I unplugged the planer, lifted it to its maximum height and wiped the rollers down with paper towels as best I could. I then let it sit for a day to finish drying. It's a quite expensive planer and I don't want to replace it because I do something dumb. Fortunately when I ran some boards through it the next day it all seemed to be fine.

But I have a new tool! I pulled out my new drum sander and it did a stunning job of removing the chipping from the boards. It took three or four heavy passes and the boards were then flat and chip free.

The next step was to glue the two pairs of boards together to make the full glue up. I took great care to get the boards to come out as even as possible. What little difference there was I removed with hand planes and my random orbit sander.

I used my circular saw and a straight edge to true up the ends, then I used my extra wide fence on my table saw to trim both ends straight, true and clean.

The top needs two more details. It gets a 1/4" bevel on the bottom of the sides and front and it gets a back rail. I used by 2 1/2 HP Dewalt handheld router and a large chamfer bit with a guide bearing to take small increments - about 1/6" each - until I  was down to the desired depth.

I'd made the back rail while the top was gluing. It's just another quartersawn white oak board that gets a 1/16" bevel around the top.

After chamfering the top and the back rail I glued the two of them together. One of the things I did to minimize glue squeeze out that I'd have to scrape off the front was to put a stopped groove on the bottom of the rail. I did this by setting my table saw fence to set the blade just a little inside the the thickness of the rail. I raised the blade so it'd make very shallow cut and marked the spot the blade entered and exited the top. This allowed me to drop the rail onto the blade, push the rail through until I hit the stop mark and then turn off the saw.

The glue up went well. I had plenty of squeeze out in the back and only a small spot to cleanup in the front. The groove worked.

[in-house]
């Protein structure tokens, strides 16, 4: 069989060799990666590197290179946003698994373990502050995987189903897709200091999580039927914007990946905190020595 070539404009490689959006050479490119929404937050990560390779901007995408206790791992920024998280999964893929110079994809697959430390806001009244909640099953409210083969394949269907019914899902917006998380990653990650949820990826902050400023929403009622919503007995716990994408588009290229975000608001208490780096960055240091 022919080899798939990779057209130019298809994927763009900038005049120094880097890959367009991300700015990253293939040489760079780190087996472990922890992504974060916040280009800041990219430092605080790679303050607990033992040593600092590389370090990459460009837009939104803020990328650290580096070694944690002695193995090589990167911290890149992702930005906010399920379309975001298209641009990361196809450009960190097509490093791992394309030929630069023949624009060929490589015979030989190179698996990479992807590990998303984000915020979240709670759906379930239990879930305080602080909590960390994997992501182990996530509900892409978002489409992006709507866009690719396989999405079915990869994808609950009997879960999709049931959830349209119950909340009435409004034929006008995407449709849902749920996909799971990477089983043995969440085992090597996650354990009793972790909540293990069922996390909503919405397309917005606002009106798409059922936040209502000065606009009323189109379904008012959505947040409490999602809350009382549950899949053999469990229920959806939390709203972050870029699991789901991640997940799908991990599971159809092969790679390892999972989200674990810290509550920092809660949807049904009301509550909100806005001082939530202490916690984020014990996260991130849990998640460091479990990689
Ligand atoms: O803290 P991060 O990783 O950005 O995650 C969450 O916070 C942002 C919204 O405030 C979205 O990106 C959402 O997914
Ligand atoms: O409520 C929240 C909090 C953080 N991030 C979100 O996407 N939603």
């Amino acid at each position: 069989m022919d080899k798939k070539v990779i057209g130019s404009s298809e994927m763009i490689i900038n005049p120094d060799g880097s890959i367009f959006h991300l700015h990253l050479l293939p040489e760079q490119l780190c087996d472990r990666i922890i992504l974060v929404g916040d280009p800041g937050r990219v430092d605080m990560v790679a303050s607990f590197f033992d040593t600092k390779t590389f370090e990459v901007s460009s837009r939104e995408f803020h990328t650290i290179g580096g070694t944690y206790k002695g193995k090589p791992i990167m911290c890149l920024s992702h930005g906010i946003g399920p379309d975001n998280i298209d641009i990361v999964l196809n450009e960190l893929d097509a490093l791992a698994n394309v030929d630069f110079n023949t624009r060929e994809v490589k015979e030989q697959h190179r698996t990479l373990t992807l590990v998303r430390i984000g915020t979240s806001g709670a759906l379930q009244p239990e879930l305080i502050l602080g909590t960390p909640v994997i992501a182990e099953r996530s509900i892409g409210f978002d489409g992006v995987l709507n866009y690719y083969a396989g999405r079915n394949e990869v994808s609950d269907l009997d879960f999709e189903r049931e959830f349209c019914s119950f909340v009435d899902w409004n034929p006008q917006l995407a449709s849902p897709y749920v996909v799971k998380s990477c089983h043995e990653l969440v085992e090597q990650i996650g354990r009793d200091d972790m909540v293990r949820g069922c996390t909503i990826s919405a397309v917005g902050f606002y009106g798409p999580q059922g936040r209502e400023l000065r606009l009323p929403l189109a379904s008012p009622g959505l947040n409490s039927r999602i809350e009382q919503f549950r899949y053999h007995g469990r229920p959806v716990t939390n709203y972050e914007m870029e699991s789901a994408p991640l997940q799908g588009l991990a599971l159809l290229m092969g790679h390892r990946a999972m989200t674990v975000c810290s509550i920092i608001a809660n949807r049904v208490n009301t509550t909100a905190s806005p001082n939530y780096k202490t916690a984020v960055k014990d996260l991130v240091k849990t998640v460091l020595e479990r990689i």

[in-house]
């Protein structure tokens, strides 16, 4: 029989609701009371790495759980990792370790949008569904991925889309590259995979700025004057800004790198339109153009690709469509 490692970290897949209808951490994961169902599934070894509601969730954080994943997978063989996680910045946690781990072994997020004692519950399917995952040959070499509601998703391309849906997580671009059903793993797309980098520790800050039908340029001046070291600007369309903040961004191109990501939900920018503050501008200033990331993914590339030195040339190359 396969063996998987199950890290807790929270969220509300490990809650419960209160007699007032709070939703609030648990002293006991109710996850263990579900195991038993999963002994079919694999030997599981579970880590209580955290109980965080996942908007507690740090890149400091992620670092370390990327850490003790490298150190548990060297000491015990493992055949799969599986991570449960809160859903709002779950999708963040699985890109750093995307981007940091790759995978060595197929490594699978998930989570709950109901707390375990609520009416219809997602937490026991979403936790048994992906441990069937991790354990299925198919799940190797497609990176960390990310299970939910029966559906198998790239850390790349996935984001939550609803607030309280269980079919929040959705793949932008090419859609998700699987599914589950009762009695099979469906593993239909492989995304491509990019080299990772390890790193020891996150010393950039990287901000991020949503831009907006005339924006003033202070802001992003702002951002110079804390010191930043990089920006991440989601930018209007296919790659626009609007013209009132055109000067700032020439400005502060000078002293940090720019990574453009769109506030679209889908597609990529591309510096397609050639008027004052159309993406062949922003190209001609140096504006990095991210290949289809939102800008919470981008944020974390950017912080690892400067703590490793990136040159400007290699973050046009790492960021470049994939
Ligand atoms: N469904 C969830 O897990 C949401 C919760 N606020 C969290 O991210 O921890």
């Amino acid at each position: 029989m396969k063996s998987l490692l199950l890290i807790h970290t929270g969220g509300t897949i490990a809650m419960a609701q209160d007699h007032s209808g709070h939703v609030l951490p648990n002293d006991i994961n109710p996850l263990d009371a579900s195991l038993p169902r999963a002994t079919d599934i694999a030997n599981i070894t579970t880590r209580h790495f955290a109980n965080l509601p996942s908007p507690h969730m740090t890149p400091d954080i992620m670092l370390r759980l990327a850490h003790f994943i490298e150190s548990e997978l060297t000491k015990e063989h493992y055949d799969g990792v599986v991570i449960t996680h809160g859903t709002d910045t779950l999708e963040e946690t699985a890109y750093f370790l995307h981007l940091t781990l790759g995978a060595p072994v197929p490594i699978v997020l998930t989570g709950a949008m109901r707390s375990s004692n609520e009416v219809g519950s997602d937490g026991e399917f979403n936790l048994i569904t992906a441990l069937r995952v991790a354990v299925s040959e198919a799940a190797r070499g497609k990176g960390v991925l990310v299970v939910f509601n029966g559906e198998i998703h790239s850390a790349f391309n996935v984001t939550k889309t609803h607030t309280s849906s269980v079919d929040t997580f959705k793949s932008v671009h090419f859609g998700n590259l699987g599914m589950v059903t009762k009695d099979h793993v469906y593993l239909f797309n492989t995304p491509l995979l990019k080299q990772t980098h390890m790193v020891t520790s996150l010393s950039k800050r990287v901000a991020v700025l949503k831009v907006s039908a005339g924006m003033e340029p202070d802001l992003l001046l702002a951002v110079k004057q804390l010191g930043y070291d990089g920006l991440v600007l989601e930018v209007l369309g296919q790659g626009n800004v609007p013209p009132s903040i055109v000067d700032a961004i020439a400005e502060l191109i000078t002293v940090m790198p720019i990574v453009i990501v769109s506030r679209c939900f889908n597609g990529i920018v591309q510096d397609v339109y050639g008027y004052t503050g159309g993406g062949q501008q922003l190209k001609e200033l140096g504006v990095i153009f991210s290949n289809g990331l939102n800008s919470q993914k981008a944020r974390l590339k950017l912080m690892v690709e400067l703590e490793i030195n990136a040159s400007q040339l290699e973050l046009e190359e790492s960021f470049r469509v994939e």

It was later that night when I was thinking about the next steps that I realized I hadn't trimmed the width of the top yet. When I measured it I had a 22" wide board and it needs to be 21. Simple enough to fix. I just ran it through my table saw and reapplied the bevel to the front bottom.

After that it was a up to the finishing room where I could wipe the dust off with mineral spirits and apply my Watco Dark Walnut Oil. After two coats of oil I wiped the top down with shop towels until they came back mostly clean.

So far I'm pretty happy with how the top has come out. It's flat enough - not perfect but good enough. I kind of wish I'd remembered to put the wide board on the outside so when I trimmed the top to size it would be closer to the same size as the other boards. But, I'm happy enough with how it looks.

Tuesday, December 20, 2016

Dresser, Part 7 - Drawer Fronts

[Note: This posting is going up in December 2016; however, the progress was actually made back in June 2016 time-frame. I just got too busy to write it up.]

It took me most of my woodworking time for a weekend to get all the drawer fronts mounted on the drawer boxes. The process seems so easy. Drill a few holes for the hardware, drill some counter sunk holes in the boxes for attaching the drawer fronts, sink some screw and Bob's your uncle. Turns out there's a lot of holes each of which need some level of countersinking.

But before getting into drilling holes I needed to put slick tape into the  drawer openings. Slick tape is UHMW plastic with a sticky backing. It allows drawers to slide very smoothly. Unfortunately halfway though I ran out and had to order more. Even more unfortunately I couldn't find the same stuff I'd bought a few years back for my nightstand. All the stuff I was finding was much thicker. This is an issue because I'd sized the drawer boxes to just fit the openings assuming there was thinner tape. I ended up ordering a wide selection from Amazon until I found one I liked. After putting tape in all the openings I moved onto mounting the drawer fronts.

Slick Tape

First step for me was to mount the drawer fronts to the drawers. I drilled holes in the four corners of the drawer box fronts and countersunk them on the inside. I then put the drawer in the dresser and centered the drawer front. I used double faced tape to stick the drawer front to the drawer box. After getting the drawer fronts positioned correctly I used the holes in the box as a guide to predrill the screw holes for the front and then put in the screws holding the fronts to the boxes.